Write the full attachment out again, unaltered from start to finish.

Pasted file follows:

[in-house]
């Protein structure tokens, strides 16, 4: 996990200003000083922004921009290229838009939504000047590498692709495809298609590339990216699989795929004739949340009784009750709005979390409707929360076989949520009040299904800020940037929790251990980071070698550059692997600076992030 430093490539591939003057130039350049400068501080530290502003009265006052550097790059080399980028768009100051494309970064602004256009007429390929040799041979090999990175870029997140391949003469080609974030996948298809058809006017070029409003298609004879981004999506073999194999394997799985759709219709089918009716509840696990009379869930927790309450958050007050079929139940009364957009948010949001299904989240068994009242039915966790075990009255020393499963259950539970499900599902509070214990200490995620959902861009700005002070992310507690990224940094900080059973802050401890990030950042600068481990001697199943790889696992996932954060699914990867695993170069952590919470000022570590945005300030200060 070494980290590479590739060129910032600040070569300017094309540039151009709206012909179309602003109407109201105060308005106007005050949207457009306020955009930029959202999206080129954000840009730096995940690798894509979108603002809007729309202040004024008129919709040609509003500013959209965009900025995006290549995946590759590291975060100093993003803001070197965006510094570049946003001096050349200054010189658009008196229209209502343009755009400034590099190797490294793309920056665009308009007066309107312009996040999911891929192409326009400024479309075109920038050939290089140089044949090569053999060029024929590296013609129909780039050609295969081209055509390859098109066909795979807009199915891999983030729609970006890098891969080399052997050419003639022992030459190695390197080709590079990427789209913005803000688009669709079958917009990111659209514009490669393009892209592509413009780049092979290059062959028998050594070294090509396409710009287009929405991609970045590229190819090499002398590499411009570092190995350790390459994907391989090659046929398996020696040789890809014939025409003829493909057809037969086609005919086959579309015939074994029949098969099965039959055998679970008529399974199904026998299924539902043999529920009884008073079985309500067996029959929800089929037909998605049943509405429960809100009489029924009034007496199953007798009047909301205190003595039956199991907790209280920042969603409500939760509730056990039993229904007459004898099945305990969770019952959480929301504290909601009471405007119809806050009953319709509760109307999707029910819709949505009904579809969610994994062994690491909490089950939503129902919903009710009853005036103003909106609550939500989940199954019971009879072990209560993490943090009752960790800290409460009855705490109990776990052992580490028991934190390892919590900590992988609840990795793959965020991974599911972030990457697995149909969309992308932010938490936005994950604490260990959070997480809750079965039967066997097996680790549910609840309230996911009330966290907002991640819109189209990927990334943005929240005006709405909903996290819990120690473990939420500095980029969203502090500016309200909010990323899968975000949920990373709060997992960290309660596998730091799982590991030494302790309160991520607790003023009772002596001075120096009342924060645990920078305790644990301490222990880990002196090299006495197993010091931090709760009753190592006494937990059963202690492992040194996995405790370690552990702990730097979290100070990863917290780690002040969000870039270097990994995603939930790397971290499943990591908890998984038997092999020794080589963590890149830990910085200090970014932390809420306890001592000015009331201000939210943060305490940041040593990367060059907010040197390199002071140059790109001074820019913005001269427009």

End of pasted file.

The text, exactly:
[in-house]
């Protein structure tokens, strides 16, 4: 996990200003000083922004921009290229838009939504000047590498692709495809298609590339990216699989795929004739949340009784009750709005979390409707929360076989949520009040299904800020940037929790251990980071070698550059692997600076992030 430093490539591939003057130039350049400068501080530290502003009265006052550097790059080399980028768009100051494309970064602004256009007429390929040799041979090999990175870029997140391949003469080609974030996948298809058809006017070029409003298609004879981004999506073999194999394997799985759709219709089918009716509840696990009379869930927790309450958050007050079929139940009364957009948010949001299904989240068994009242039915966790075990009255020393499963259950539970499900599902509070214990200490995620959902861009700005002070992310507690990224940094900080059973802050401890990030950042600068481990001697199943790889696992996932954060699914990867695993170069952590919470000022570590945005300030200060 070494980290590479590739060129910032600040070569300017094309540039151009709206012909179309602003109407109201105060308005106007005050949207457009306020955009930029959202999206080129954000840009730096995940690798894509979108603002809007729309202040004024008129919709040609509003500013959209965009900025995006290549995946590759590291975060100093993003803001070197965006510094570049946003001096050349200054010189658009008196229209209502343009755009400034590099190797490294793309920056665009308009007066309107312009996040999911891929192409326009400024479309075109920038050939290089140089044949090569053999060029024929590296013609129909780039050609295969081209055509390859098109066909795979807009199915891999983030729609970006890098891969080399052997050419003639022992030459190695390197080709590079990427789209913005803000688009669709079958917009990111659209514009490669393009892209592509413009780049092979290059062959028998050594070294090509396409710009287009929405991609970045590229190819090499002398590499411009570092190995350790390459994907391989090659046929398996020696040789890809014939025409003829493909057809037969086609005919086959579309015939074994029949098969099965039959055998679970008529399974199904026998299924539902043999529920009884008073079985309500067996029959929800089929037909998605049943509405429960809100009489029924009034007496199953007798009047909301205190003595039956199991907790209280920042969603409500939760509730056990039993229904007459004898099945305990969770019952959480929301504290909601009471405007119809806050009953319709509760109307999707029910819709949505009904579809969610994994062994690491909490089950939503129902919903009710009853005036103003909106609550939500989940199954019971009879072990209560993490943090009752960790800290409460009855705490109990776990052992580490028991934190390892919590900590992988609840990795793959965020991974599911972030990457697995149909969309992308932010938490936005994950604490260990959070997480809750079965039967066997097996680790549910609840309230996911009330966290907002991640819109189209990927990334943005929240005006709405909903996290819990120690473990939420500095980029969203502090500016309200909010990323899968975000949920990373709060997992960290309660596998730091799982590991030494302790309160991520607790003023009772002596001075120096009342924060645990920078305790644990301490222990880990002196090299006495197993010091931090709760009753190592006494937990059963202690492992040194996995405790370690552990702990730097979290100070990863917290780690002040969000870039270097990994995603939930790397971290499943990591908890998984038997092999020794080589963590890149830990910085200090970014932390809420306890001592000015009331201000939210943060305490940041040593990367060059907010040197390199002071140059790109001074820019913005001269427009």